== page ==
blood donations was decreased by 33% relative to HBsAg serology [5.8].
Clinical diagnostic assays for sexually transmitted disease (STD):
GEN-PROBE's APTIMA family of clinical diagnostic STD assays all utilise
Cardiff technology. Placement of Tigris® platforms worldwide for APTIMA
STD diagnostics has increased 66% from 150 units (2008) to 250 units in
2011 [5.5]. APTIMA Tigris® products approved 2008 onward
- APTIMA Trichomonas vaginalis (CE marked 2010 and FDA approved
2011). The only FDA-approved nucleic acid amplification test to
specifically detect this parasite, which causes trichomoniasis, the most
common curable STD (the Center for Disease Control estimates 7.4 million
cases p.a. in USA).
- APTIMA HPV (CE marked 2008 and FDA approved 2011) which detects the
presence of one or more of the high risk 14 subtypes of human
papillomavirus (HPV) associated with cervical cancers; HPV is the
etiological agent responsible for more than 99% of all cervical cancers.
- APTIMA HPV Genotype 16, 18/45 (FDA approved 2012). Detects the
presence of the very high risk HPV genotypes 16 and 18 or 45 associated
with 80% of invasive cervical cancers.
In 2012 USA healthcare professions and USA government recommended HPV
screening every 5 years in women over 30 years. In clinical studies
involving approximately 45,000 women the APTIMA HPV assay (detecting
certain mRNAs) has consistently shown similar sensitivity and better
specificity than the most frequently used DNA-based tests. Based on a
clinical evaluation of more than 10,000 US women with normal cytology
results, the APTIMA HPV assay had 24% fewer false positives than the
leading FDA-approved DNA test [5.9].
GEN-PROBE APTIMA STD kits using the Cardiff technology hold a 49% global
market share with ca. 29 million tests p.a. [5.5] and revenue
of ca. $200 million (2008) rising to over $350 million in 2011 [5.3].
In 2013 Hologic entered into a strategic alliance with Quest Diagnostics
(the world's largest clinical diagnostics testing company) who will use
APTIMA STD assays in diagnostic services [5.10].
The Cardiff research was transformative in providing a solution to the
unmet regulatory need for the internal control of nucleic acid
amplification in high sensitivity in-vitro screening and
diagnostic assays. The technology has been adopted by the market leader in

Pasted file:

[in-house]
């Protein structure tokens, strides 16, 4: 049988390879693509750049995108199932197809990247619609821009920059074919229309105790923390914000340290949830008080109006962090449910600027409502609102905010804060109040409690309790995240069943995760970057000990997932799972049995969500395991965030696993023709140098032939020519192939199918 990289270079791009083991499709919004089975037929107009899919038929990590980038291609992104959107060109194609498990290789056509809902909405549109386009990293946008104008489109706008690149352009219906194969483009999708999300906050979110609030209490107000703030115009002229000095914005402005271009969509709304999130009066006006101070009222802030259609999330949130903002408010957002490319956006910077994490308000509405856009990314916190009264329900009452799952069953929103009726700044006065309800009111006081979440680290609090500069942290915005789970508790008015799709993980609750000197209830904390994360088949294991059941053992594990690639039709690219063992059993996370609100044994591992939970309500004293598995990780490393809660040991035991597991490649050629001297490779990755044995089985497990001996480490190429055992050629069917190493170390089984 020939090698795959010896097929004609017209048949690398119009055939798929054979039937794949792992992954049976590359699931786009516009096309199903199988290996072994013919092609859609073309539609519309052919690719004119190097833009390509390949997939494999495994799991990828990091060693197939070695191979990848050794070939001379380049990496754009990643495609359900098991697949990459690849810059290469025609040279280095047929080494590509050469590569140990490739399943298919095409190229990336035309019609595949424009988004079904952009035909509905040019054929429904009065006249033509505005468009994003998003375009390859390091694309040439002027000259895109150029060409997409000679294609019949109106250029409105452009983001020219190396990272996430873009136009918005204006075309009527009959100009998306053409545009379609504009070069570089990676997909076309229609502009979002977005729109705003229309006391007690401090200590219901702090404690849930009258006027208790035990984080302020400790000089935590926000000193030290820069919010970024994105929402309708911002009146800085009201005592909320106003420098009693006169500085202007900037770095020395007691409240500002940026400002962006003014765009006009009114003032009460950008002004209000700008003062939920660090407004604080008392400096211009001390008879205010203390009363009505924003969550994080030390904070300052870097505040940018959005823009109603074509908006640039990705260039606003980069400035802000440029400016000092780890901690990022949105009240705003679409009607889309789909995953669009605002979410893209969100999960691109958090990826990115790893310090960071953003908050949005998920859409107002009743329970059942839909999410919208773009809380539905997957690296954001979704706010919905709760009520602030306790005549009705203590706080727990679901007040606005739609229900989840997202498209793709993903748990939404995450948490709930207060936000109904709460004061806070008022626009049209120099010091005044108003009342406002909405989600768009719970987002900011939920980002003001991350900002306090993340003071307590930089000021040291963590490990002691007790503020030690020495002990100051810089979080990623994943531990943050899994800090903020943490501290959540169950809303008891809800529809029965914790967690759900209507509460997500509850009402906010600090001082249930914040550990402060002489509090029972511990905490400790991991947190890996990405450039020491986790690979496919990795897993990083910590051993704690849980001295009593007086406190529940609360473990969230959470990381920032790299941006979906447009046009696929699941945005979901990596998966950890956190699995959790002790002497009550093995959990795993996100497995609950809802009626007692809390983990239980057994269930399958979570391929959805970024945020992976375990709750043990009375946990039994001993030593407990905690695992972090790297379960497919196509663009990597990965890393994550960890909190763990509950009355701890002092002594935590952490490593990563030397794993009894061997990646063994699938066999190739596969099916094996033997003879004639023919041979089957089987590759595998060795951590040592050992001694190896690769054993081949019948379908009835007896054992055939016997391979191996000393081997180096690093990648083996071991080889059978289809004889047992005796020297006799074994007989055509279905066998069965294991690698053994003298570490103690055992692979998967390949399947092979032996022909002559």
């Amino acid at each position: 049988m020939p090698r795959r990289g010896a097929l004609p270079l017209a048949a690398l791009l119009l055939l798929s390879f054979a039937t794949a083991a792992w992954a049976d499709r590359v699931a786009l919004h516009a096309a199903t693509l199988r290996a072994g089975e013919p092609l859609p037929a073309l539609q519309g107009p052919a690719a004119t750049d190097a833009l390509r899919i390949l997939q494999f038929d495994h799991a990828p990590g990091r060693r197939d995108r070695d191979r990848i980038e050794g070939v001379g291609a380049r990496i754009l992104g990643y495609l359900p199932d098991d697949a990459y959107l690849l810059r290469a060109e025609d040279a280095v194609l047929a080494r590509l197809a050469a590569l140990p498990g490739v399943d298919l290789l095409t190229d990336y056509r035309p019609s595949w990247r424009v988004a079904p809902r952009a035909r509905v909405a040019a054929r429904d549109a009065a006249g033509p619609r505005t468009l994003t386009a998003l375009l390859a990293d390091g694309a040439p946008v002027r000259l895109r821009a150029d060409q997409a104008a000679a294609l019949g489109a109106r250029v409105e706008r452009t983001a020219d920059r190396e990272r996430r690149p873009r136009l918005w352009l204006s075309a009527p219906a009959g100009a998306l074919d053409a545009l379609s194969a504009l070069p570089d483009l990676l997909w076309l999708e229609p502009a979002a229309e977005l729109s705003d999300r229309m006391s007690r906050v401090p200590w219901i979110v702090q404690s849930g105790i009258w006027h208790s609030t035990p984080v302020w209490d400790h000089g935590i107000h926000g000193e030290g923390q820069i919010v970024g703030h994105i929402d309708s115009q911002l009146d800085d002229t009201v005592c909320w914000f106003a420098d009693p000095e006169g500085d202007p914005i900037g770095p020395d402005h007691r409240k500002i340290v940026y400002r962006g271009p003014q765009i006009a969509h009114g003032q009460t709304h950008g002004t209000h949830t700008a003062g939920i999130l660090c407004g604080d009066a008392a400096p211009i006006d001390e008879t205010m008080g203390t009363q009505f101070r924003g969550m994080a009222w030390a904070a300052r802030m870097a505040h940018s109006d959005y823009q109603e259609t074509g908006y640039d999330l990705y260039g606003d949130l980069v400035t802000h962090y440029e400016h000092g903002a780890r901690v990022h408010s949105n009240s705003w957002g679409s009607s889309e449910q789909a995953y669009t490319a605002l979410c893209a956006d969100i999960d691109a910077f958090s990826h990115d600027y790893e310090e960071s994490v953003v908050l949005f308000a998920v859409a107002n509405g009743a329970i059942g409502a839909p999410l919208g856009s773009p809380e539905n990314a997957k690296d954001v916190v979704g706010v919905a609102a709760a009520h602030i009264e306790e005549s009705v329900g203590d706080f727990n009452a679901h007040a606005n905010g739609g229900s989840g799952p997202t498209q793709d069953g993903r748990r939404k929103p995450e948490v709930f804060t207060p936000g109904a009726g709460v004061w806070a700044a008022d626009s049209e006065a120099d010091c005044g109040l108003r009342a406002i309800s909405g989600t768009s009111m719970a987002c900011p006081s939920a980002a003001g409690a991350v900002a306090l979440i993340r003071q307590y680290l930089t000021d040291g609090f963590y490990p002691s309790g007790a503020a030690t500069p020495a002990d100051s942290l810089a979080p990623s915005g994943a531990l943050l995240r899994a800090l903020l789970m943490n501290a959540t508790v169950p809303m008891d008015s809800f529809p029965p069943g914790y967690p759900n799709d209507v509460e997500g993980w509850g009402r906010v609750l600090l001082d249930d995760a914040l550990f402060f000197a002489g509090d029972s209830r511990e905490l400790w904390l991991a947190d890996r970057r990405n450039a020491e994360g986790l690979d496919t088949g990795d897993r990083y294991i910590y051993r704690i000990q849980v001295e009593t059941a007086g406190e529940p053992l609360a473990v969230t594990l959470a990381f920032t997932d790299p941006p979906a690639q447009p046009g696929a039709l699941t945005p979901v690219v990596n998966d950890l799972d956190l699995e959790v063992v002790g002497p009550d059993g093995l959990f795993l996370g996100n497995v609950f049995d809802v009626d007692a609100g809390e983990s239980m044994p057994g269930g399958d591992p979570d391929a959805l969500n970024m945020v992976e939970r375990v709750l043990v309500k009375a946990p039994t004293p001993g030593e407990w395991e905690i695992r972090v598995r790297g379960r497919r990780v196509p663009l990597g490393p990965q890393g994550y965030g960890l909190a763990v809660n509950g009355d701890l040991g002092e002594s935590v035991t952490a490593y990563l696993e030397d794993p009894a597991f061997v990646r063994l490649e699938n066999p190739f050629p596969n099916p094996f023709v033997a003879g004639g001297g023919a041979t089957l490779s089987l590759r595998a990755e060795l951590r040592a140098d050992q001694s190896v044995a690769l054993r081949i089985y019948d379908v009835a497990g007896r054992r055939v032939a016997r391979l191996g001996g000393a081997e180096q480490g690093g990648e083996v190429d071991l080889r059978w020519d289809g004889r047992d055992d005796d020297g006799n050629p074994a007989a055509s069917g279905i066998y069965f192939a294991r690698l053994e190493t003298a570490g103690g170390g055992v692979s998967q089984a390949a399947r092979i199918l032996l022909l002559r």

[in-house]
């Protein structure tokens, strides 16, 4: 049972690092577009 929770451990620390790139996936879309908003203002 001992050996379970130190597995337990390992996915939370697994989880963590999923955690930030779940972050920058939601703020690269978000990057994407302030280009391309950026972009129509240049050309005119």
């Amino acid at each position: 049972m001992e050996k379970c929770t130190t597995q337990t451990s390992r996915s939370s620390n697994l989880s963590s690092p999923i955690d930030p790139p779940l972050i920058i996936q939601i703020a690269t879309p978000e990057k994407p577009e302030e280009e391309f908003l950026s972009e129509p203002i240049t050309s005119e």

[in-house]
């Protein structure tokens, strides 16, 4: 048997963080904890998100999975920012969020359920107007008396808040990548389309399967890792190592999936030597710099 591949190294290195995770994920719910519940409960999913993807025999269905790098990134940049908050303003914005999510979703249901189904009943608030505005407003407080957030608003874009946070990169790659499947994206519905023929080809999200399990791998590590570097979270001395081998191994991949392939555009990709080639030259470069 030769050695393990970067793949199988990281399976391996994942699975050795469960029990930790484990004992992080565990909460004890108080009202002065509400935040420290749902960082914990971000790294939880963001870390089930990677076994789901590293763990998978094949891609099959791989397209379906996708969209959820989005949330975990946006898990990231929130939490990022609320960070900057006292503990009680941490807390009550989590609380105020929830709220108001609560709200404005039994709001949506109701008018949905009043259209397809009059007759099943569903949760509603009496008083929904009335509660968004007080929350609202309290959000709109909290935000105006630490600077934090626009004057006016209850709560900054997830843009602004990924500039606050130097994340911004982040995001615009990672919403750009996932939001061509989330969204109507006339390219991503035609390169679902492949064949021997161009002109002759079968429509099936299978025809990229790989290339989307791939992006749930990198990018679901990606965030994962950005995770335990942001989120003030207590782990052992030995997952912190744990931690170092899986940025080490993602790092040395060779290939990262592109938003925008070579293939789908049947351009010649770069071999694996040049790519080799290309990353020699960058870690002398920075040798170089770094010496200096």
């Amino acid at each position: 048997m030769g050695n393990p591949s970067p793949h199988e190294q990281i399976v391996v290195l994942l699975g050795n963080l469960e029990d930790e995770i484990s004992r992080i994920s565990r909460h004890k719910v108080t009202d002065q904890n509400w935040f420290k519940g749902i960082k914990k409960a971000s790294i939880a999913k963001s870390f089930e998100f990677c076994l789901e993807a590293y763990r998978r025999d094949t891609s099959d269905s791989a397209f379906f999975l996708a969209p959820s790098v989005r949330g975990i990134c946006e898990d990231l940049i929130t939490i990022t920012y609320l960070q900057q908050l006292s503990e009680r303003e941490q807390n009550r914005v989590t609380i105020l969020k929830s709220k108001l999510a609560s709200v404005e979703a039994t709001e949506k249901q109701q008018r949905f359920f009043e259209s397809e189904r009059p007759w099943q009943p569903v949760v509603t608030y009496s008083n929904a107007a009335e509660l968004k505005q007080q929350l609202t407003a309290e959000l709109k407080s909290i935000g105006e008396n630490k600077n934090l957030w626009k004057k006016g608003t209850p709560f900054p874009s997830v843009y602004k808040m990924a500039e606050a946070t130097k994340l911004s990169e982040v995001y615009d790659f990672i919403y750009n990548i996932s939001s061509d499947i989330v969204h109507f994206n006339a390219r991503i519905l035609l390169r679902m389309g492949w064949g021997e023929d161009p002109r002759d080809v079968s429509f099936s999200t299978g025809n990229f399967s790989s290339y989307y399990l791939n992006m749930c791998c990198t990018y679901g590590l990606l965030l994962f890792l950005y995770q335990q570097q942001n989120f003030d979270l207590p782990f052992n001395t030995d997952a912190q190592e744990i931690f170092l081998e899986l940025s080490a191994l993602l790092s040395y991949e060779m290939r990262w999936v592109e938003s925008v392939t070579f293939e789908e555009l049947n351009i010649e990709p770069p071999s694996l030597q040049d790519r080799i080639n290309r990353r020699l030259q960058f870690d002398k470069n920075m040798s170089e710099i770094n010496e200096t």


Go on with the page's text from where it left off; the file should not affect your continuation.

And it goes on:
nucleic acid diagnostics in a range of clinical assays for infectious
agents. The technology has achieved worldwide reach and underpinned
significant commercial and clinical practice uptake [5.3].
Sources to corroborate the impact
[5.1] Patents underlined (references [3.1] and [3.2]
in Section 3 above) refer to FDA approved package inserts for GEN-PROBE
products PROCLEIX Ultrio, PROCLEIX Ultrio Plus, APTIMA Combo 2
Chlamydia/Gonorrhoea, APTIMA Trichomonas vaginalis, APTIMA HPV amongst
others, e.g.: p 53. http://www.fda.gov/downloads/biologicsbloodvaccines/bloodbloodproducts/approvedproducts/licensedproductsblas/blooddonorscreening/infectiousdisease/ucm092120.pdf
[5.2] Hologic 2012 annual report showing: revenue from diagnostic
products from GEN-PROBE acquisition (p 50); GEN-PROBE acquisition for $3.8
billion (p 65). http://www.sec.gov/Archives/edgar/data/859737/000119312512482840/d393079d10k.htm#tx393079_10
[5.3] Statement from former Vice-President Business Development,
GEN-PROBE Inc. Corroboration of the distinct significance of Cardiff
discoveries to the development and regulatory approval of GEN-PROBE's
amplified nucleic acid screening and clinical diagnostic assays. Marketing
of assays and income generation from the assays.
[5.4] Novartis Diagnostics PROCLEIX Assays. Shows range of assays and
links to worldwide product approvals. Impact through PROCLEIX Assays
triangulates through this to 5.1,5.3,5.5,5.6,5.7. http://www.novartisdiagnostics.com/products/procleix-assays/index.shtml
[5.5] GEN-PROBE presentation from Carl Hull, Chairman and CEO. `An
innovative growth company in molecular diagnostics' at 30th
Annual JP Morgan Healthcare Conference. January 10th, 2012.
Slide 8-placement of Tigris systems; Slide 11 - APTIMA 49% share of
[5.6] GEN-PROBE Annual Report 2011 highlighting: key products using the
DKA technology (pp 9-13); revenue from clinical (APTIMA STD) diagnostics
of $350M in 2011 (p 46); PROCLEIX assays used in 80% of USA blood tests (p
8) and yielding sales ca. $200 million per year with ca. $16 million per
annum representing "at cost sales" of the Tigris® instrumentation platform
(p 46-50). http://www.gen-probe.com/pdfs/2011%20Annual%20Report.pdf
[5.7] Success of PROCLEIX preventing HIV and hepatitis transmission from
donated blood (South African National Blood Service, 2011). http://en.prnasia.com/pr/2011/07/25/110712511.shtml
[5.8] Adoption of ULTRIO for blood screening by the Australian National
Blood Authority (p 2). http://www.transfusion.com.au/sites/default/files/MedilinkMay10FIN.pdf
[5.9] HOLOGIC/GEN-PROBE Clinical Diagnostics webpage listing clinical
findings for its assays. Inthis link the clinical diagnostic benefits of
APTIMA HPV assay. http://www.gen-probe.com/products-services/aptima-hpv-assays
[5.10] Quest Diagnostics enter into strategic alliance with HOLOGIC to
use APTIMA STD family ofproducts in its diagnostic services. http://ir.questdiagnostics.com/phoenix.zhtml?c=82068&p=irol-newsArticle_pf&id=1827821
All documents, testimony and webpages saved as PDFs are available from
the HEI on request.